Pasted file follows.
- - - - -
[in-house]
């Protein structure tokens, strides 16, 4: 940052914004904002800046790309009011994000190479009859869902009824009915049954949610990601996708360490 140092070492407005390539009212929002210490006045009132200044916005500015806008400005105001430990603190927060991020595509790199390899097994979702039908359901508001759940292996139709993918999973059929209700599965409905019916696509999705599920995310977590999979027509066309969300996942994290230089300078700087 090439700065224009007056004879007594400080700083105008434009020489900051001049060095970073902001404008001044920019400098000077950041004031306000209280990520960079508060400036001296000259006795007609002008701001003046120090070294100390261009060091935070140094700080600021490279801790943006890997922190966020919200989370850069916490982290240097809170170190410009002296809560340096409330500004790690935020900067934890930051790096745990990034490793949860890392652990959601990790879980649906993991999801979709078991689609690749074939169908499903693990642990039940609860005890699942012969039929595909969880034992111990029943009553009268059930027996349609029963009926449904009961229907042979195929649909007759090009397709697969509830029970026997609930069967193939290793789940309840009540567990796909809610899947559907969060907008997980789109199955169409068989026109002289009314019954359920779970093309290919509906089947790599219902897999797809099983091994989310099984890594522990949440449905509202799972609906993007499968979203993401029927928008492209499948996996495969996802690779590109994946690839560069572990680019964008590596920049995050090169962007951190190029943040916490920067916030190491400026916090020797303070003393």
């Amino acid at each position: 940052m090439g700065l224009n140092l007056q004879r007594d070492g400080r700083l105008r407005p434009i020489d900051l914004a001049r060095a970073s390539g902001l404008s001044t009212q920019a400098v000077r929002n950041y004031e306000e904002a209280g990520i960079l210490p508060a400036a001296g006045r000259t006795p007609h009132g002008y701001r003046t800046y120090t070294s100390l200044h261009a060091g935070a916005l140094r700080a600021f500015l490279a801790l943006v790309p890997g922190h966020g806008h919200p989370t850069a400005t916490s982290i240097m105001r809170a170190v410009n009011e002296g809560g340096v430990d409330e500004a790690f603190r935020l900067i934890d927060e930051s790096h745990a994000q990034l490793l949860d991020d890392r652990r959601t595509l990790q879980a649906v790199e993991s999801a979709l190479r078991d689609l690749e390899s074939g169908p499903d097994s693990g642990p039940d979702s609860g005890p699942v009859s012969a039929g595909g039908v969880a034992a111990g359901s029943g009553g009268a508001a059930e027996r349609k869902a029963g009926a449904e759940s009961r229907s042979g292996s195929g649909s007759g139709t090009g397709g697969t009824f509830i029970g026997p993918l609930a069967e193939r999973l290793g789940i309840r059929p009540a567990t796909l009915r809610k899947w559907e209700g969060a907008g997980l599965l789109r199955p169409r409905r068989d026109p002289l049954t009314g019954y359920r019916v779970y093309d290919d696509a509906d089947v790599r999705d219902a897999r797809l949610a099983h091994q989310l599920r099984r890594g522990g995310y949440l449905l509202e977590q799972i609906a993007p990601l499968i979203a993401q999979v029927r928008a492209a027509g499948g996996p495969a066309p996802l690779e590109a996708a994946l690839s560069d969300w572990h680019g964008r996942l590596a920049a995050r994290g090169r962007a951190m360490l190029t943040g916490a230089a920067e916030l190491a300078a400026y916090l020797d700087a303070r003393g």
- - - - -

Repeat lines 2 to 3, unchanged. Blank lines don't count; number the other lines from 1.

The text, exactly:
């Protein structure tokens, strides 16, 4: 940052914004904002800046790309009011994000190479009859869902009824009915049954949610990601996708360490 140092070492407005390539009212929002210490006045009132200044916005500015806008400005105001430990603190927060991020595509790199390899097994979702039908359901508001759940292996139709993918999973059929209700599965409905019916696509999705599920995310977590999979027509066309969300996942994290230089300078700087 090439700065224009007056004879007594400080700083105008434009020489900051001049060095970073902001404008001044920019400098000077950041004031306000209280990520960079508060400036001296000259006795007609002008701001003046120090070294100390261009060091935070140094700080600021490279801790943006890997922190966020919200989370850069916490982290240097809170170190410009002296809560340096409330500004790690935020900067934890930051790096745990990034490793949860890392652990959601990790879980649906993991999801979709078991689609690749074939169908499903693990642990039940609860005890699942012969039929595909969880034992111990029943009553009268059930027996349609029963009926449904009961229907042979195929649909007759090009397709697969509830029970026997609930069967193939290793789940309840009540567990796909809610899947559907969060907008997980789109199955169409068989026109002289009314019954359920779970093309290919509906089947790599219902897999797809099983091994989310099984890594522990949440449905509202799972609906993007499968979203993401029927928008492209499948996996495969996802690779590109994946690839560069572990680019964008590596920049995050090169962007951190190029943040916490920067916030190491400026916090020797303070003393």
């Amino acid at each position: 940052m090439g700065l224009n140092l007056q004879r007594d070492g400080r700083l105008r407005p434009i020489d900051l914004a001049r060095a970073s390539g902001l404008s001044t009212q920019a400098v000077r929002n950041y004031e306000e904002a209280g990520i960079l210490p508060a400036a001296g006045r000259t006795p007609h009132g002008y701001r003046t800046y120090t070294s100390l200044h261009a060091g935070a916005l140094r700080a600021f500015l490279a801790l943006v790309p890997g922190h966020g806008h919200p989370t850069a400005t916490s982290i240097m105001r809170a170190v410009n009011e002296g809560g340096v430990d409330e500004a790690f603190r935020l900067i934890d927060e930051s790096h745990a994000q990034l490793l949860d991020d890392r652990r959601t595509l990790q879980a649906v790199e993991s999801a979709l190479r078991d689609l690749e390899s074939g169908p499903d097994s693990g642990p039940d979702s609860g005890p699942v009859s012969a039929g595909g039908v969880a034992a111990g359901s029943g009553g009268a508001a059930e027996r349609k869902a029963g009926a449904e759940s009961r229907s042979g292996s195929g649909s007759g139709t090009g397709g697969t009824f509830i029970g026997p993918l609930a069967e193939r999973l290793g789940i309840r059929p009540a567990t796909l009915r809610k899947w559907e209700g969060a907008g997980l599965l789109r199955p169409r409905r068989d026109p002289l049954t009314g019954y359920r019916v779970y093309d290919d696509a509906d089947v790599r999705d219902a897999r797809l949610a099983h091994q989310l599920r099984r890594g522990g995310y949440l449905l509202e977590q799972i609906a993007p990601l499968i979203a993401q999979v029927r928008a492209a027509g499948g996996p495969a066309p996802l690779e590109a996708a994946l690839s560069d969300w572990h680019g964008r996942l590596a920049a995050r994290g090169r962007a951190m360490l190029t943040g916490a230089a920067e916030l190491a300078a400026y916090l020797d700087a303070r003393g």